Professor Frieda Ekotto

Frieda Ekotto, Lorna Goodison Collegiate Professor of Afroamerican and African Studies, Comparative Literature, and Francophone Studies, was honored by the University of Michigan College of Literature, Science, and the Arts as part of LSA's Collegiate Lecture Series on April 15. The ceremony and lecture, held in Weiser Hall and open to the public, represents the highest honor given to the college's faculty. According to LSA’s website, the distinction is awarded to faculty with "a sustained record of excellence in research and scholarship, in teaching, in service, and in other contributions to the university."

In her introduction, LSA Dean Anne Curzan recognized Prof. Ekotto as a leading scholar in the fields of Afroamerican, African, Caribbean and Francophone studies, highlighting Ekotto’s position as current chair of the Modern Language Association (MLA) and former chair of DAAS (2014-2018). She praised Ekotto’s contributions, which include attracting "outstanding graduate students, influencing generations, and enhancing the reputation of the department, college, and university while creating a philanthropic legacy."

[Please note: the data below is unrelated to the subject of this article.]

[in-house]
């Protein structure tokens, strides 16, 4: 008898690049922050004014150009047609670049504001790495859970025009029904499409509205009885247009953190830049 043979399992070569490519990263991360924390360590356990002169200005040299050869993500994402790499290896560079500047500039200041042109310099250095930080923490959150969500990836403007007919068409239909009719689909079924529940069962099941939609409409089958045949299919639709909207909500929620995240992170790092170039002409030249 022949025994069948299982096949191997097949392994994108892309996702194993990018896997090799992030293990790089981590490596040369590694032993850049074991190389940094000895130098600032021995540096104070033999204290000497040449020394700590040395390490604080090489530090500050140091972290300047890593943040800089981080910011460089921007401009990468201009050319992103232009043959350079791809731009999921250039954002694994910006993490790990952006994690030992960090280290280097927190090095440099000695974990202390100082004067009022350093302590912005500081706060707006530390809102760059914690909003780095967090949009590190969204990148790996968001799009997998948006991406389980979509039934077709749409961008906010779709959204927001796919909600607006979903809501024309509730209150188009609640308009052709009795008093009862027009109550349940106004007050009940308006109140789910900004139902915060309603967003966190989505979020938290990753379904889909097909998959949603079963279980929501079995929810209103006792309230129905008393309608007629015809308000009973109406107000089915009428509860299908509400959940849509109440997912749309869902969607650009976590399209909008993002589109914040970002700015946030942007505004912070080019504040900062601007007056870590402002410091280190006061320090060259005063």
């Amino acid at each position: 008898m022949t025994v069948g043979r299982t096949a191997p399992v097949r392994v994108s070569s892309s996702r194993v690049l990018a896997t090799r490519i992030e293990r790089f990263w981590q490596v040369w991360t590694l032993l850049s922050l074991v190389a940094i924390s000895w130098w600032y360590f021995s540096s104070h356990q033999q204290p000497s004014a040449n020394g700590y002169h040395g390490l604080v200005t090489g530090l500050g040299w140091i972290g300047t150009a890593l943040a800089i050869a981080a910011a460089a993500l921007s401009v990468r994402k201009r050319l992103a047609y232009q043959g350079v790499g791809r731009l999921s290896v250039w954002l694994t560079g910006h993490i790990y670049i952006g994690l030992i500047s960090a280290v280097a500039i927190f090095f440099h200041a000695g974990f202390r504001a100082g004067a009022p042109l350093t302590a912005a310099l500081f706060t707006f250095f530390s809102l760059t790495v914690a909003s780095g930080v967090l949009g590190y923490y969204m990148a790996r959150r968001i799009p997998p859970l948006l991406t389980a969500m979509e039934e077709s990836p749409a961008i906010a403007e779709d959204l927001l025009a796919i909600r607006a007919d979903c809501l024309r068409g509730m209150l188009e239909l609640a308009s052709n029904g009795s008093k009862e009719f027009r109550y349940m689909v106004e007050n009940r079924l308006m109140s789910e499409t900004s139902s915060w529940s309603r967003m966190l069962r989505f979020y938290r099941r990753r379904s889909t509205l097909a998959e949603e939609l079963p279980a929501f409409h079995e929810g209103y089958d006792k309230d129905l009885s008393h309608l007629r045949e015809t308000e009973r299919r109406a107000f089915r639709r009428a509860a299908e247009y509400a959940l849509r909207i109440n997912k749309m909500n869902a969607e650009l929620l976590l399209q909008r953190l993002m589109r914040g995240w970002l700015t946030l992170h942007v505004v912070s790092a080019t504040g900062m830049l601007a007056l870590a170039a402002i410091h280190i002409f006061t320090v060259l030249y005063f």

Ekotto delivered her lecture on Lorna Goodison’s poem "Elephant" (1995). Goodison is a former poet laureate of Jamaica, a recipient of the Queen’s Gold Medal for Poetry, and a DAAS professor emerita. 
Ekotto explained that Goodison’s poem "fascinated the child in me, who is discovering her own space."

Titled "Poetics of Peace and Quiet: One Breath at a Time," Ekotto’s lecture explored personal questions of self-vulnerability, exile, and pain.

"("Elephant") is the most beautiful poem I know about the sweetness of pain," Ekotto said. "It is an attraction of opposites. Reading this poetry opens my visibility to the invisible."

In the lecture abstract published online, Ekotto wrote that the "constant search for my identity renders me immediately vulnerable. ... To think as an exile is to return always to the self; it is a permanent questioning of the ‘I’ that becomes possible, even when suffering the pain of being neither here nor there."

In addition to Ekotto, other event honorees were Professor Ursula Jakob, the Patricia S. Yaeger Collegiate Professor in Molecular, Cellular, and Developmental Biology, and Professor Scott Spector, the Rudolf Mrázek Collegiate Professor of History and German Studies. 


Read Lorna Goodison’s poem, "Elephant," as published in the Financial Times.